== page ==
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Correcting Errors on Death Certificates in Florida

July 13, 2023
Two Birth Certificates released by HM Passport Office in 2021. Selective focus. Stoke-on-Trent, United Kingdom, April 13, 2022.

Filing a death certificate is a crucial process, ensuring accurate records are maintained for individuals who have passed away. However, mistakes can occur, leading to incorrect information being recorded on the death certificate. One common error is inaccurately stating the marital status of the deceased. In Florida, the law allows for the amendment of death certificates to rectify such errors. In this blog post, we will explore the procedure for correcting marital status errors on death certificates in Florida.

Understanding the Error

Errors can happen during the completion of a death certificate, even with the best intentions. For example, a death certificate might mistakenly indicate that the deceased was widowed when, in fact, they were legally married. Such errors can have significant consequences for the surviving spouse, potentially impacting their entitlement to survivorship benefits.

Authority to Amend Death Certificates

The Florida Department of Health, Office of Vital Statistics, is authorized to correct misstatements or omissions in birth, death, or fetal death records. Under Section 382.016 of the Florida Statutes, the department can make amendments upon the submission of an affidavit detailing the necessary changes.

Corrective Affidavit

To rectify a marital status error on a death certificate, an affidavit must be submitted. This affidavit serves as a legal document affirming the need for correction and outlines the accurate marital status of the deceased.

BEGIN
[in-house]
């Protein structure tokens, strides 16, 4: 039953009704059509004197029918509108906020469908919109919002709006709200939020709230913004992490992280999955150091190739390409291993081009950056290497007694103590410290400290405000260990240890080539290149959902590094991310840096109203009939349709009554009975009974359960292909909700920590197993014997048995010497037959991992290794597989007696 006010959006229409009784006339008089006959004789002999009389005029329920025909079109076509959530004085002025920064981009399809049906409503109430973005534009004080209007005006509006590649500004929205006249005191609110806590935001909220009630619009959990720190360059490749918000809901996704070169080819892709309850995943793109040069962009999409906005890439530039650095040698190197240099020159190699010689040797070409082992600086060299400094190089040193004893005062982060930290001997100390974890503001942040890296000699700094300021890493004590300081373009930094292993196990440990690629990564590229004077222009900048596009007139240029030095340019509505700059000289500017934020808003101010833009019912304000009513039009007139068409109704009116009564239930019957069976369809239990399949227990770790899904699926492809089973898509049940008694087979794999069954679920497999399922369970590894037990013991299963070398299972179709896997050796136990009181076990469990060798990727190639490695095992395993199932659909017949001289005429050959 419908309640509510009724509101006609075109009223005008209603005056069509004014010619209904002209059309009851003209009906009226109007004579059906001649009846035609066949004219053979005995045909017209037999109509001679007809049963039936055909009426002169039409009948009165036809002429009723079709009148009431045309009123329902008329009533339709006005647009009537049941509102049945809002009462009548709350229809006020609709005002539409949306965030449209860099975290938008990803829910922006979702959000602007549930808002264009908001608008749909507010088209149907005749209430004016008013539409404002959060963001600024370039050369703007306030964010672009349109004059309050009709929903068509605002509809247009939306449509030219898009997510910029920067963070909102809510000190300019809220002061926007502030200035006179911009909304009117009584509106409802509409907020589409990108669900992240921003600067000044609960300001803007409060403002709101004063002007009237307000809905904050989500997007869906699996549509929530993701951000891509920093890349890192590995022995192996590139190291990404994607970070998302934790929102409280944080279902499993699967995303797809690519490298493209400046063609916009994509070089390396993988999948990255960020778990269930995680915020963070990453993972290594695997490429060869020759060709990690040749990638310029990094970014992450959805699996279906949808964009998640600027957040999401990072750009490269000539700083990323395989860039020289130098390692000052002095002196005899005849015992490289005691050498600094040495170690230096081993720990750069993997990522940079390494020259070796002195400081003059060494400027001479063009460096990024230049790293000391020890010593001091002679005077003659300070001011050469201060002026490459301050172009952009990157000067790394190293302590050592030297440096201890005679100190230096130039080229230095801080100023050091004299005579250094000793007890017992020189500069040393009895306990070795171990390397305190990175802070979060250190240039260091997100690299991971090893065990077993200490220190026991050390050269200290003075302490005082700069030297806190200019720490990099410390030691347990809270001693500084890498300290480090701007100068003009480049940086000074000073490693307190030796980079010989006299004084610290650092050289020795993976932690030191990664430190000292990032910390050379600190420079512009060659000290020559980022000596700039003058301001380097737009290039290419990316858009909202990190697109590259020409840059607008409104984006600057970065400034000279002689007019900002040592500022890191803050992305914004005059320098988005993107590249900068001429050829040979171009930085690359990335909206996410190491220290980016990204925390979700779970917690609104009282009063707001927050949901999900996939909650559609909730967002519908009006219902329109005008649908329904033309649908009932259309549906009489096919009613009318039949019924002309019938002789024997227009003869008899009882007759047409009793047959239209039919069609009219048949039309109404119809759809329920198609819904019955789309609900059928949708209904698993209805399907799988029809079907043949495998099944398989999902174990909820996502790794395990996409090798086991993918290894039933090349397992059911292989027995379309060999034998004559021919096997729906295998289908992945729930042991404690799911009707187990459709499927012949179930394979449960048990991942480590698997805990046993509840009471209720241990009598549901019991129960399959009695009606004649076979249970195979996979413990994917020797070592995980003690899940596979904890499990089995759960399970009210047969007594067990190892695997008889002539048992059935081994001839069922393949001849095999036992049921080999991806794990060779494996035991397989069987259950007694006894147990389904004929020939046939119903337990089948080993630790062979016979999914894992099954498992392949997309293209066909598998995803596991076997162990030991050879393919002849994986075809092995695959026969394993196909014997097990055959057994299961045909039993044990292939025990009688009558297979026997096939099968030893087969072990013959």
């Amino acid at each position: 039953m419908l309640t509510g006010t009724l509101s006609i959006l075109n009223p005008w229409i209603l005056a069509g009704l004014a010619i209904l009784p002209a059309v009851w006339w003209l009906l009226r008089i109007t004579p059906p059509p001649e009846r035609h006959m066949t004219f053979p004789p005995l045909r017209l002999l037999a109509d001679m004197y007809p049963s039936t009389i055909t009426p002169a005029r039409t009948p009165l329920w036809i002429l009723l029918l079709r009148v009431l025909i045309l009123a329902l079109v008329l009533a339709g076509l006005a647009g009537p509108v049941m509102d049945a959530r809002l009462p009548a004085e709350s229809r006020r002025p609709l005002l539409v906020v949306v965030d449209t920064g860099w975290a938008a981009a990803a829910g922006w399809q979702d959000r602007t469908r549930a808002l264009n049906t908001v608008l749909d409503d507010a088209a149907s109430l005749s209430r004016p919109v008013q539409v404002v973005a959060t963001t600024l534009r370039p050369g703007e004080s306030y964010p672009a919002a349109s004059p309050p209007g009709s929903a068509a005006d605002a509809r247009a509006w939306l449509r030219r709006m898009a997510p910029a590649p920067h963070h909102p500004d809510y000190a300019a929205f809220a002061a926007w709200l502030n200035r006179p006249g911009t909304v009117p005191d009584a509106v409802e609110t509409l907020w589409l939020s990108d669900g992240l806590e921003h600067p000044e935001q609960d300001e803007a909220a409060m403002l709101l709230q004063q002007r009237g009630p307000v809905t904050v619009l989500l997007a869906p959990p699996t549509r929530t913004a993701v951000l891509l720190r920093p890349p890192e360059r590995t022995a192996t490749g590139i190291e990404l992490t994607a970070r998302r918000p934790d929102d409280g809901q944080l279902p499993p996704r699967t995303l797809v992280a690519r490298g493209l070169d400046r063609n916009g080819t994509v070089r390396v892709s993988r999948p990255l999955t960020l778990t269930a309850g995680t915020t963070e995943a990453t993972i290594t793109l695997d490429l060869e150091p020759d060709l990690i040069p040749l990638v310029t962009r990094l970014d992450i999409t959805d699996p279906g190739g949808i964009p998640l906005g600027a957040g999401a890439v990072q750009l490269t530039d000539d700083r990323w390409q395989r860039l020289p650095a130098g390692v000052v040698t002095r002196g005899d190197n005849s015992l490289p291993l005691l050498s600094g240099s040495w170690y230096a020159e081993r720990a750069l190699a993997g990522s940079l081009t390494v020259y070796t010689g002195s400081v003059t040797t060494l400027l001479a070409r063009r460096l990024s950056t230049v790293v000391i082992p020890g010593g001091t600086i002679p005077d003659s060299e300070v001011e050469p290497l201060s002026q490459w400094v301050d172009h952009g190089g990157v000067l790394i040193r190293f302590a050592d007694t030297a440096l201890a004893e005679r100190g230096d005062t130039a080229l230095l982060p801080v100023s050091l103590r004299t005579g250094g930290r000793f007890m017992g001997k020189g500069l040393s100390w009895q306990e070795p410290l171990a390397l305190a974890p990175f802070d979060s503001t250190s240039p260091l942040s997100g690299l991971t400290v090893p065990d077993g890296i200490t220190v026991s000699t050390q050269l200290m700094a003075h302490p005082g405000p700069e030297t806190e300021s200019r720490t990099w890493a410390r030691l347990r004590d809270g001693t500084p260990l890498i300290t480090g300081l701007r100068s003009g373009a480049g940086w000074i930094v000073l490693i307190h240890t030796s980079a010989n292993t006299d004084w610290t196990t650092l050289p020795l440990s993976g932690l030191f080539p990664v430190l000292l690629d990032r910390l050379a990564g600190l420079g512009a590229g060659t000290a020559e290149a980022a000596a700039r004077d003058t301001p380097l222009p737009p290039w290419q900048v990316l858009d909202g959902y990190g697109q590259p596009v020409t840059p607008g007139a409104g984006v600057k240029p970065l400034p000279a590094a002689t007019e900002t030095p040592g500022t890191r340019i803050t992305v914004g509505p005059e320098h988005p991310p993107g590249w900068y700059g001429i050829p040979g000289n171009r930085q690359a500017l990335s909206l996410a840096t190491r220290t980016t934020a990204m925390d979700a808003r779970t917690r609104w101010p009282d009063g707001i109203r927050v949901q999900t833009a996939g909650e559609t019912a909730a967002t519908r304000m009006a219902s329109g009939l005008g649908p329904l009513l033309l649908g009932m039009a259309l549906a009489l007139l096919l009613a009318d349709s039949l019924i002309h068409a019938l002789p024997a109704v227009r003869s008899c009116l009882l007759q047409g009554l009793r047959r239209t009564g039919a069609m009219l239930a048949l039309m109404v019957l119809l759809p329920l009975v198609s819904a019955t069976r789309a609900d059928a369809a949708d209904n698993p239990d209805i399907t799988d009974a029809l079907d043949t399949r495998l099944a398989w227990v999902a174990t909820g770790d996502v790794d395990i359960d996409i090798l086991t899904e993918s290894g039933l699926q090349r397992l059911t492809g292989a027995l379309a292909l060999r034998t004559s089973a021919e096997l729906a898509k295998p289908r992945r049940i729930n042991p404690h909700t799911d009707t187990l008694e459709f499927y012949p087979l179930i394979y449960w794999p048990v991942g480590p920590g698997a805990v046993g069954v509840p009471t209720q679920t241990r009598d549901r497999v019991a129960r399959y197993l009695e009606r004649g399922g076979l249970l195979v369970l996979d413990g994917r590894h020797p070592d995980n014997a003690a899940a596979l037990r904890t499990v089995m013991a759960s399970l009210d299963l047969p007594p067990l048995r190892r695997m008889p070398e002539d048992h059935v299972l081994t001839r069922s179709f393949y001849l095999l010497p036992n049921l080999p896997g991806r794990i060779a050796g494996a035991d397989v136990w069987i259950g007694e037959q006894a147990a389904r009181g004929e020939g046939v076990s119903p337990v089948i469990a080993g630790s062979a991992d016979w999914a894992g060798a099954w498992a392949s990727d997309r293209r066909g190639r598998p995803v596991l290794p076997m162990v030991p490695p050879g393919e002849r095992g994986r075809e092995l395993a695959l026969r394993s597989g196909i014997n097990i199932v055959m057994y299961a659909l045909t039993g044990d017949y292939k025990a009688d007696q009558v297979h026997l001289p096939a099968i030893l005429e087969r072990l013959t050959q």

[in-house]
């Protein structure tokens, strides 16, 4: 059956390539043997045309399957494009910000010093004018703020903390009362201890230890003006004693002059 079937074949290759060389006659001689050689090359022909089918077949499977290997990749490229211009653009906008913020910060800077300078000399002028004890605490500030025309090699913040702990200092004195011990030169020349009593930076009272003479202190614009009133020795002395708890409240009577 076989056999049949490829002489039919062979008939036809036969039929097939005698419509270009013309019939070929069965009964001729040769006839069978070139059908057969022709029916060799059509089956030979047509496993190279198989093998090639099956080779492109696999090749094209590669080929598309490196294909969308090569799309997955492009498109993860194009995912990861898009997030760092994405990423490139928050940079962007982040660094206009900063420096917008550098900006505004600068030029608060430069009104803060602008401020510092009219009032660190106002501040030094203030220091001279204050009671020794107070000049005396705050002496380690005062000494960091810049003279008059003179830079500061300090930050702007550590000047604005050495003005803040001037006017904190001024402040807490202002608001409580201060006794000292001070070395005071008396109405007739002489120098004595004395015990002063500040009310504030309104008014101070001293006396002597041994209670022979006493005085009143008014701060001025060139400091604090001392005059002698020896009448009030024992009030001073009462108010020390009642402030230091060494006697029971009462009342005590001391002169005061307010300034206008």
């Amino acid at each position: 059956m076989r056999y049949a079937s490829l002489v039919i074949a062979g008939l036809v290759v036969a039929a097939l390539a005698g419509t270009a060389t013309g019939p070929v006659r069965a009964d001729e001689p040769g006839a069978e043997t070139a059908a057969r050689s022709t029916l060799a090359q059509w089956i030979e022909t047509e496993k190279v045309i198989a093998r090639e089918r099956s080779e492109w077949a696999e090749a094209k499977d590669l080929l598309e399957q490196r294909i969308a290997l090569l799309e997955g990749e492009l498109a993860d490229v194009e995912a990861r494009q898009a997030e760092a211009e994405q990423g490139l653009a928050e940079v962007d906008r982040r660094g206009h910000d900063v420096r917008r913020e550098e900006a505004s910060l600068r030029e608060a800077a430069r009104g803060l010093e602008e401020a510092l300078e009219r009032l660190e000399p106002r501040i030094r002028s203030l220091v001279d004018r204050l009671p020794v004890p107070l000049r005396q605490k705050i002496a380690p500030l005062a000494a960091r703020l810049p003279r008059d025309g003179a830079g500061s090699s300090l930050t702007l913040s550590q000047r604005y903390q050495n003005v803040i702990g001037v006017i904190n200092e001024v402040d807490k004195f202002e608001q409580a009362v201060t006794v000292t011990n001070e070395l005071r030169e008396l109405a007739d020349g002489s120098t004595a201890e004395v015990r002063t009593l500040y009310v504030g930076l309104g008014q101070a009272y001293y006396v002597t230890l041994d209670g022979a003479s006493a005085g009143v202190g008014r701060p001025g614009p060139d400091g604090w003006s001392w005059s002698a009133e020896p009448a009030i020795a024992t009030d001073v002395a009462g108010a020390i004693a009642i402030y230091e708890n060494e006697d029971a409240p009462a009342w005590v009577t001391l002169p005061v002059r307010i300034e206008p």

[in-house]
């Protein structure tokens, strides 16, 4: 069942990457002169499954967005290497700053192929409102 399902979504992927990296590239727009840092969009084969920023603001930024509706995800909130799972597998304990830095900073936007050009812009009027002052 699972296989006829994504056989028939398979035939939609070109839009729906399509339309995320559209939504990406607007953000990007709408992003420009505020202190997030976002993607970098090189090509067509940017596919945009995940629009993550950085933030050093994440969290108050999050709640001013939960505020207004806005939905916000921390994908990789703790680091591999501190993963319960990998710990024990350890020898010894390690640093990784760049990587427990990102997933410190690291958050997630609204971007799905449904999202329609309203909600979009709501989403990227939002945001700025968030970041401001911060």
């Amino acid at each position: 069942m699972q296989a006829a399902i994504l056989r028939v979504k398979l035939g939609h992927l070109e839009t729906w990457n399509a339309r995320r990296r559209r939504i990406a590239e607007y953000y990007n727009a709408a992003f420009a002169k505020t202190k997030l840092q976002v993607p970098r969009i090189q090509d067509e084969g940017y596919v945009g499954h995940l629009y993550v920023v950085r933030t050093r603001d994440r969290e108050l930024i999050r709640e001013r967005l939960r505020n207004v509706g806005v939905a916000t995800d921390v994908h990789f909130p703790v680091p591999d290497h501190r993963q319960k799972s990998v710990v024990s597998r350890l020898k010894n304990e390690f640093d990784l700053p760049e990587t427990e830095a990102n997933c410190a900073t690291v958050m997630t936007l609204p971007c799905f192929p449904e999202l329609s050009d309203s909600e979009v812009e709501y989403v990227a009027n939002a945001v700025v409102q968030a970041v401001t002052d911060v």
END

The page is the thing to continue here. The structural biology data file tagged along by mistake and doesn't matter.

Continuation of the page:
Requirement of a Court Order

In some cases, the Office of Vital Statistics cannot correct errors that affect the “surviving spouse” status on a death certificate without a court order. This requirement is specified in Section 382.016(2) of the Florida Statutes.

Impact of the Error

Inaccurate marital status information on a death certificate can have adverse effects on the surviving spouse. For example, they may be deprived of survivorship benefits to which they would otherwise be entitled. Correcting the error promptly is crucial to protect the rights of the surviving spouse.

Supporting Evidence

When seeking to amend a death certificate, it is essential to provide evidence of the valid marriage between the petitioner and the deceased. This evidence may include a copy of the Marriage Record filed with the Department of Health-Vital Statistics.

Seeking Corrective Action

To address a marital status error on a death certificate, the affected party must request a court order directing the State of Florida, Department of Health, Office of Vital Statistics, to correct the error. The request includes issuing a new death certificate that accurately reflects the marital status of the deceased and lists the surviving spouse’s name.

Statutory Provision for Amendments

The statutory provision governing the amendment of records, including birth, death, or fetal death records, is outlined in Section 382.016 of the Florida Statutes. According to this provision, the department must make the necessary amendments or replace the original certificate upon receipt of the required fee, documentary evidence, and an affidavit detailing the changes.

In conclusion, correcting marital status errors on death certificates in Florida is possible through the amendment process outlined in Section 382.016 of the Florida Statutes. By following the appropriate legal procedures, including submitting an affidavit and, if necessary, obtaining a court order, individuals can ensure that death certificates accurately reflect the marital status of the deceased. Timely correction of these errors protects the rights and entitlements of surviving spouses.

If you need assistance correcting a Death Certificate in Florida we would love to help you. Our office handles Estates throughout Florida. Give us a call for a free consultation.

-Brice Zoecklein, Esq.


Disclaimer:   The information contained in this blog/website is for informational purposes only and provides general information about the law but not specific advice.  This information should not be used as a substitute for advice from competent legal counsel as laws change and the facts in your specific case need to be analyzed.